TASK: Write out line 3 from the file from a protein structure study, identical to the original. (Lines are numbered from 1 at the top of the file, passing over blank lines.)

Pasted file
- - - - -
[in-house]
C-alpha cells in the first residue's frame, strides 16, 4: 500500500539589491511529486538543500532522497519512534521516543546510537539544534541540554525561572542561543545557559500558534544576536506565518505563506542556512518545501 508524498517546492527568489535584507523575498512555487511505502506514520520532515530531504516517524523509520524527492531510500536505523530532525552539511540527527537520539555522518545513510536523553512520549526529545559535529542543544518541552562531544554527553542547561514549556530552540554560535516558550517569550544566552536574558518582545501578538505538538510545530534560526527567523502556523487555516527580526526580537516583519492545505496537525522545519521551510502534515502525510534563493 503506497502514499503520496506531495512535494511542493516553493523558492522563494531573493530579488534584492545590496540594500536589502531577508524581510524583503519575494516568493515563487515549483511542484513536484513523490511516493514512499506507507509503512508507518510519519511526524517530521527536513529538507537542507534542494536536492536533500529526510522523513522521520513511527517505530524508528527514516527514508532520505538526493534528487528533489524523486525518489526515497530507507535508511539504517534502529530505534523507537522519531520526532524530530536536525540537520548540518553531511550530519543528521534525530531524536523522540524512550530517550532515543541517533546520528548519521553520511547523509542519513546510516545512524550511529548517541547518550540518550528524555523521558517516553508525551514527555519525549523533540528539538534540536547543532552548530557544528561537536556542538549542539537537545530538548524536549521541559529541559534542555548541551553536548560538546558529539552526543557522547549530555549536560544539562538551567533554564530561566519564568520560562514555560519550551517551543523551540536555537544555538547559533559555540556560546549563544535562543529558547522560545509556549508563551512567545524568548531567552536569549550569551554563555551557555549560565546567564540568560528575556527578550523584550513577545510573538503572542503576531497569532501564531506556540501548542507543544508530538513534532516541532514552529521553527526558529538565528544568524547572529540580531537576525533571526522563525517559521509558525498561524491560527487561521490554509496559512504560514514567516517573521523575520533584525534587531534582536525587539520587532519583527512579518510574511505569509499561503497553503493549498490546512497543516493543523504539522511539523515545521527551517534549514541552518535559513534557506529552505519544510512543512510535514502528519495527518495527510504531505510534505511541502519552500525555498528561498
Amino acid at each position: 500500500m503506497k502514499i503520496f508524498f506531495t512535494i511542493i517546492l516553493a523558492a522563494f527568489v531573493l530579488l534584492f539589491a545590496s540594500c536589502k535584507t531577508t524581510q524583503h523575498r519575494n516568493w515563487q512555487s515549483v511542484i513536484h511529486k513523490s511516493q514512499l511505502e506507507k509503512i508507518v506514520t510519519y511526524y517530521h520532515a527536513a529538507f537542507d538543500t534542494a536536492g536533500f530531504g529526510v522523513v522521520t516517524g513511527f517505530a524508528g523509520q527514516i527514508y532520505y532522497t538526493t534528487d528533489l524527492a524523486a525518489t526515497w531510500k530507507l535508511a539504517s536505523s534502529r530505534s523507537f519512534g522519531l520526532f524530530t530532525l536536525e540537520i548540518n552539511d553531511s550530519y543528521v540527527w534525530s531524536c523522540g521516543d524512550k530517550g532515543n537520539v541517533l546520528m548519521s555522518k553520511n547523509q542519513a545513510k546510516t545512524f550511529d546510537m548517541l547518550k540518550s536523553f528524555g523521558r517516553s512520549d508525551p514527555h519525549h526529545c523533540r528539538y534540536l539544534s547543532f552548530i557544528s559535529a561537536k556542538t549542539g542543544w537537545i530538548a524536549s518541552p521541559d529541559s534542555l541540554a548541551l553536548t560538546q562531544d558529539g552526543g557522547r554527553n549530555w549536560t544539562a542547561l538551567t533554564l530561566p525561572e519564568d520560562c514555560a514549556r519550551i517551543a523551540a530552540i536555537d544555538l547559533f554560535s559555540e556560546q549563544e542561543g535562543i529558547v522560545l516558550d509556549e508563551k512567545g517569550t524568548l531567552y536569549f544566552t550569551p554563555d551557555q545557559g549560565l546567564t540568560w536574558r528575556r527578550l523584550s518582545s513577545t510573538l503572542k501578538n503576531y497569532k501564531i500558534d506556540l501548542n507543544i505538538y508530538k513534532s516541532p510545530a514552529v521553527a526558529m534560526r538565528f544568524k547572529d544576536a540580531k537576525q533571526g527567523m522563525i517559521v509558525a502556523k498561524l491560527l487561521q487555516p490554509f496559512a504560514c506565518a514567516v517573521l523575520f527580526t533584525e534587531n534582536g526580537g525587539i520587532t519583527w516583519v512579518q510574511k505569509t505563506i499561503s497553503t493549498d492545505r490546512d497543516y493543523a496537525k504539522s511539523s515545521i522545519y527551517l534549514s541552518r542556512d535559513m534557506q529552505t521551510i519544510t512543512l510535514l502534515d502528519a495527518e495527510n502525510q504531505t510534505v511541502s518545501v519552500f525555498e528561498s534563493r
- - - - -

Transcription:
Amino acid at each position: 500500500m503506497k502514499i503520496f508524498f506531495t512535494i511542493i517546492l516553493a523558492a522563494f527568489v531573493l530579488l534584492f539589491a545590496s540594500c536589502k535584507t531577508t524581510q524583503h523575498r519575494n516568493w515563487q512555487s515549483v511542484i513536484h511529486k513523490s511516493q514512499l511505502e506507507k509503512i508507518v506514520t510519519y511526524y517530521h520532515a527536513a529538507f537542507d538543500t534542494a536536492g536533500f530531504g529526510v522523513v522521520t516517524g513511527f517505530a524508528g523509520q527514516i527514508y532520505y532522497t538526493t534528487d528533489l524527492a524523486a525518489t526515497w531510500k530507507l535508511a539504517s536505523s534502529r530505534s523507537f519512534g522519531l520526532f524530530t530532525l536536525e540537520i548540518n552539511d553531511s550530519y543528521v540527527w534525530s531524536c523522540g521516543d524512550k530517550g532515543n537520539v541517533l546520528m548519521s555522518k553520511n547523509q542519513a545513510k546510516t545512524f550511529d546510537m548517541l547518550k540518550s536523553f528524555g523521558r517516553s512520549d508525551p514527555h519525549h526529545c523533540r528539538y534540536l539544534s547543532f552548530i557544528s559535529a561537536k556542538t549542539g542543544w537537545i530538548a524536549s518541552p521541559d529541559s534542555l541540554a548541551l553536548t560538546q562531544d558529539g552526543g557522547r554527553n549530555w549536560t544539562a542547561l538551567t533554564l530561566p525561572e519564568d520560562c514555560a514549556r519550551i517551543a523551540a530552540i536555537d544555538l547559533f554560535s559555540e556560546q549563544e542561543g535562543i529558547v522560545l516558550d509556549e508563551k512567545g517569550t524568548l531567552y536569549f544566552t550569551p554563555d551557555q545557559g549560565l546567564t540568560w536574558r528575556r527578550l523584550s518582545s513577545t510573538l503572542k501578538n503576531y497569532k501564531i500558534d506556540l501548542n507543544i505538538y508530538k513534532s516541532p510545530a514552529v521553527a526558529m534560526r538565528f544568524k547572529d544576536a540580531k537576525q533571526g527567523m522563525i517559521v509558525a502556523k498561524l491560527l487561521q487555516p490554509f496559512a504560514c506565518a514567516v517573521l523575520f527580526t533584525e534587531n534582536g526580537g525587539i520587532t519583527w516583519v512579518q510574511k505569509t505563506i499561503s497553503t493549498d492545505r490546512d497543516y493543523a496537525k504539522s511539523s515545521i522545519y527551517l534549514s541552518r542556512d535559513m534557506q529552505t521551510i519544510t512543512l510535514l502534515d502528519a495527518e495527510n502525510q504531505t510534505v511541502s518545501v519552500f525555498e528561498s534563493r